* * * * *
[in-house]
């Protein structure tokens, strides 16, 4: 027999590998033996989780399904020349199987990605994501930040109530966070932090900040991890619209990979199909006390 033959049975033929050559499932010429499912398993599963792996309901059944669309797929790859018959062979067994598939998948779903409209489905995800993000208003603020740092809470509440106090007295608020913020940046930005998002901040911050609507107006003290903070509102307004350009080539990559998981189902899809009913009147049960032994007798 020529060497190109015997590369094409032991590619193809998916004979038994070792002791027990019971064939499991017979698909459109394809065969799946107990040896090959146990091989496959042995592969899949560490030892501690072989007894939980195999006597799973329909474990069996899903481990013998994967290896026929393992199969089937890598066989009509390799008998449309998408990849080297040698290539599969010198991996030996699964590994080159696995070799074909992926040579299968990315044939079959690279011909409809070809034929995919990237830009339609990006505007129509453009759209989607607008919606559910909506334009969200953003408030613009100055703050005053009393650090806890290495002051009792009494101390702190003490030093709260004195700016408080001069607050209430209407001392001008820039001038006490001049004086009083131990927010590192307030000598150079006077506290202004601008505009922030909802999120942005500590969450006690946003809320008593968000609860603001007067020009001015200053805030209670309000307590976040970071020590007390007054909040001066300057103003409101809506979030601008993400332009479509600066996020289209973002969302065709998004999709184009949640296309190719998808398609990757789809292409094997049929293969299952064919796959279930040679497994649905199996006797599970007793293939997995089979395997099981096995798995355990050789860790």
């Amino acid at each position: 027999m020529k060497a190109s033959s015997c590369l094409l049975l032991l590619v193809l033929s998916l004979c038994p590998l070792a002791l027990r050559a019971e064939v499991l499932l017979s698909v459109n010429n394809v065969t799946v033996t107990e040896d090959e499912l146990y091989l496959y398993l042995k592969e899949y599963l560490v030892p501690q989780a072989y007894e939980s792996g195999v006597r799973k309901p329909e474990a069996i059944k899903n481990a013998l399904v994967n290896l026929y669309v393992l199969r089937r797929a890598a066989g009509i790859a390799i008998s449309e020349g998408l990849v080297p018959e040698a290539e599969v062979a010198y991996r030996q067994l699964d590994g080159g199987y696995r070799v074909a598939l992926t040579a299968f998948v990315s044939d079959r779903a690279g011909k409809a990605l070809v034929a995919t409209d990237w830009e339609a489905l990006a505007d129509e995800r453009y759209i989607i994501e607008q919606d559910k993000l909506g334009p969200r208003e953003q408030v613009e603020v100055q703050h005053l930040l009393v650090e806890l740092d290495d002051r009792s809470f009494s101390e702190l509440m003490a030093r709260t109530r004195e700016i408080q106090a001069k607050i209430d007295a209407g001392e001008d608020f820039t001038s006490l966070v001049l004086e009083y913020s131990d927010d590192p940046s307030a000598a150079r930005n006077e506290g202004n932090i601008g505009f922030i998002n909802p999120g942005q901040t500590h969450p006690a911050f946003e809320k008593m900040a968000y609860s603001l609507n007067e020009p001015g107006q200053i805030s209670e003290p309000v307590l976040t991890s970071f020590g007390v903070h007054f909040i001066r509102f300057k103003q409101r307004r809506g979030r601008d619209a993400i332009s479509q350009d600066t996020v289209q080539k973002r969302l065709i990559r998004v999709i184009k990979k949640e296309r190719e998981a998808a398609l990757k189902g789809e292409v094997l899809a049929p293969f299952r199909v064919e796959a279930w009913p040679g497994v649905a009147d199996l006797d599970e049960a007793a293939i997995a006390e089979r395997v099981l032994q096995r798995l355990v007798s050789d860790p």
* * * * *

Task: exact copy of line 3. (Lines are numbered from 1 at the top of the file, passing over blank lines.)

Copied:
């Amino acid at each position: 027999m020529k060497a190109s033959s015997c590369l094409l049975l032991l590619v193809l033929s998916l004979c038994p590998l070792a002791l027990r050559a019971e064939v499991l499932l017979s698909v459109n010429n394809v065969t799946v033996t107990e040896d090959e499912l146990y091989l496959y398993l042995k592969e899949y599963l560490v030892p501690q989780a072989y007894e939980s792996g195999v006597r799973k309901p329909e474990a069996i059944k899903n481990a013998l399904v994967n290896l026929y669309v393992l199969r089937r797929a890598a066989g009509i790859a390799i008998s449309e020349g998408l990849v080297p018959e040698a290539e599969v062979a010198y991996r030996q067994l699964d590994g080159g199987y696995r070799v074909a598939l992926t040579a299968f998948v990315s044939d079959r779903a690279g011909k409809a990605l070809v034929a995919t409209d990237w830009e339609a489905l990006a505007d129509e995800r453009y759209i989607i994501e607008q919606d559910k993000l909506g334009p969200r208003e953003q408030v613009e603020v100055q703050h005053l930040l009393v650090e806890l740092d290495d002051r009792s809470f009494s101390e702190l509440m003490a030093r709260t109530r004195e700016i408080q106090a001069k607050i209430d007295a209407g001392e001008d608020f820039t001038s006490l966070v001049l004086e009083y913020s131990d927010d590192p940046s307030a000598a150079r930005n006077e506290g202004n932090i601008g505009f922030i998002n909802p999120g942005q901040t500590h969450p006690a911050f946003e809320k008593m900040a968000y609860s603001l609507n007067e020009p001015g107006q200053i805030s209670e003290p309000v307590l976040t991890s970071f020590g007390v903070h007054f909040i001066r509102f300057k103003q409101r307004r809506g979030r601008d619209a993400i332009s479509q350009d600066t996020v289209q080539k973002r969302l065709i990559r998004v999709i184009k990979k949640e296309r190719e998981a998808a398609l990757k189902g789809e292409v094997l899809a049929p293969f299952r199909v064919e796959a279930w009913p040679g497994v649905a009147d199996l006797d599970e049960a007793a293939i997995a006390e089979r395997v099981l032994q096995r798995l355990v007798s050789d860790p």